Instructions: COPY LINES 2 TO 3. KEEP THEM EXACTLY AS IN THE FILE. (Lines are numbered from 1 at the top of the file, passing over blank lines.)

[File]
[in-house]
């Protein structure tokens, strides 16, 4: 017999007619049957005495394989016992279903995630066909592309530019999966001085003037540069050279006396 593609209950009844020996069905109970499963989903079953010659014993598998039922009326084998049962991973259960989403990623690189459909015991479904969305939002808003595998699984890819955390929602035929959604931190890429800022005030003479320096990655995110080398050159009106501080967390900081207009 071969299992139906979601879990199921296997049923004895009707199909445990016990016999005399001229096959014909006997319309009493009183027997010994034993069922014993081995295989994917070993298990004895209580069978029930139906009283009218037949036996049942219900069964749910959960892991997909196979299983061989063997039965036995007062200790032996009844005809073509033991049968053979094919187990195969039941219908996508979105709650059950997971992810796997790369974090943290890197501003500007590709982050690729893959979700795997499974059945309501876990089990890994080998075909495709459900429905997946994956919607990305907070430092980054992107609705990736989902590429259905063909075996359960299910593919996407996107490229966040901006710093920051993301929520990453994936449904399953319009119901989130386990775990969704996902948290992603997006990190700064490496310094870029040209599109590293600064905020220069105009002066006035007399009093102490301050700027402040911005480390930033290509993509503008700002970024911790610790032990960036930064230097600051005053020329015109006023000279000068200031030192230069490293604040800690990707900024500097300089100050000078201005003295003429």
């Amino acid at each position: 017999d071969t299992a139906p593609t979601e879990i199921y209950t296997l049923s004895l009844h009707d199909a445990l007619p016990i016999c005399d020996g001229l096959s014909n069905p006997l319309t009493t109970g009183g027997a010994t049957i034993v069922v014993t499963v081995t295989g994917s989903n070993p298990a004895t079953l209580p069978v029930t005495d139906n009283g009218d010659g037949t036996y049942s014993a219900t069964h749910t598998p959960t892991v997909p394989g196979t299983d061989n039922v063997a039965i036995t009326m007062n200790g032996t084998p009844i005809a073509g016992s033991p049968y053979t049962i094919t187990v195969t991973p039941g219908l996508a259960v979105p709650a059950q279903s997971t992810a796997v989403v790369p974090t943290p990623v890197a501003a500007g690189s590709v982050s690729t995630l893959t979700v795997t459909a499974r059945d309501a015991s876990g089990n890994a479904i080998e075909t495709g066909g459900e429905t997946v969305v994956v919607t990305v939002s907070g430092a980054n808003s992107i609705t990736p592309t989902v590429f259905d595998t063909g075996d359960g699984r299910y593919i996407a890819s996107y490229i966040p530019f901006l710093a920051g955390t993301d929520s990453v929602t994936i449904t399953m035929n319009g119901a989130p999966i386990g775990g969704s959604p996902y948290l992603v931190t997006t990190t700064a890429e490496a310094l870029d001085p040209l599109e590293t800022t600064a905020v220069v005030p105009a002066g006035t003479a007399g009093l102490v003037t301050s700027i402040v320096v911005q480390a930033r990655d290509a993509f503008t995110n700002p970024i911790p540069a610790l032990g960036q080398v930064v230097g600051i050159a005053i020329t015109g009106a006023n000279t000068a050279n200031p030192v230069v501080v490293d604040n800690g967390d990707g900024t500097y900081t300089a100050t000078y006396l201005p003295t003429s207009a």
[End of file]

């Protein structure tokens, strides 16, 4: 017999007619049957005495394989016992279903995630066909592309530019999966001085003037540069050279006396 593609209950009844020996069905109970499963989903079953010659014993598998039922009326084998049962991973259960989403990623690189459909015991479904969305939002808003595998699984890819955390929602035929959604931190890429800022005030003479320096990655995110080398050159009106501080967390900081207009 071969299992139906979601879990199921296997049923004895009707199909445990016990016999005399001229096959014909006997319309009493009183027997010994034993069922014993081995295989994917070993298990004895209580069978029930139906009283009218037949036996049942219900069964749910959960892991997909196979299983061989063997039965036995007062200790032996009844005809073509033991049968053979094919187990195969039941219908996508979105709650059950997971992810796997790369974090943290890197501003500007590709982050690729893959979700795997499974059945309501876990089990890994080998075909495709459900429905997946994956919607990305907070430092980054992107609705990736989902590429259905063909075996359960299910593919996407996107490229966040901006710093920051993301929520990453994936449904399953319009119901989130386990775990969704996902948290992603997006990190700064490496310094870029040209599109590293600064905020220069105009002066006035007399009093102490301050700027402040911005480390930033290509993509503008700002970024911790610790032990960036930064230097600051005053020329015109006023000279000068200031030192230069490293604040800690990707900024500097300089100050000078201005003295003429």
């Amino acid at each position: 017999d071969t299992a139906p593609t979601e879990i199921y209950t296997l049923s004895l009844h009707d199909a445990l007619p016990i016999c005399d020996g001229l096959s014909n069905p006997l319309t009493t109970g009183g027997a010994t049957i034993v069922v014993t499963v081995t295989g994917s989903n070993p298990a004895t079953l209580p069978v029930t005495d139906n009283g009218d010659g037949t036996y049942s014993a219900t069964h749910t598998p959960t892991v997909p394989g196979t299983d061989n039922v063997a039965i036995t009326m007062n200790g032996t084998p009844i005809a073509g016992s033991p049968y053979t049962i094919t187990v195969t991973p039941g219908l996508a259960v979105p709650a059950q279903s997971t992810a796997v989403v790369p974090t943290p990623v890197a501003a500007g690189s590709v982050s690729t995630l893959t979700v795997t459909a499974r059945d309501a015991s876990g089990n890994a479904i080998e075909t495709g066909g459900e429905t997946v969305v994956v919607t990305v939002s907070g430092a980054n808003s992107i609705t990736p592309t989902v590429f259905d595998t063909g075996d359960g699984r299910y593919i996407a890819s996107y490229i966040p530019f901006l710093a920051g955390t993301d929520s990453v929602t994936i449904t399953m035929n319009g119901a989130p999966i386990g775990g969704s959604p996902y948290l992603v931190t997006t990190t700064a890429e490496a310094l870029d001085p040209l599109e590293t800022t600064a905020v220069v005030p105009a002066g006035t003479a007399g009093l102490v003037t301050s700027i402040v320096v911005q480390a930033r990655d290509a993509f503008t995110n700002p970024i911790p540069a610790l032990g960036q080398v930064v230097g600051i050159a005053i020329t015109g009106a006023n000279t000068a050279n200031p030192v230069v501080v490293d604040n800690g967390d990707g900024t500097y900081t300089a100050t000078y006396l201005p003295t003429s207009a």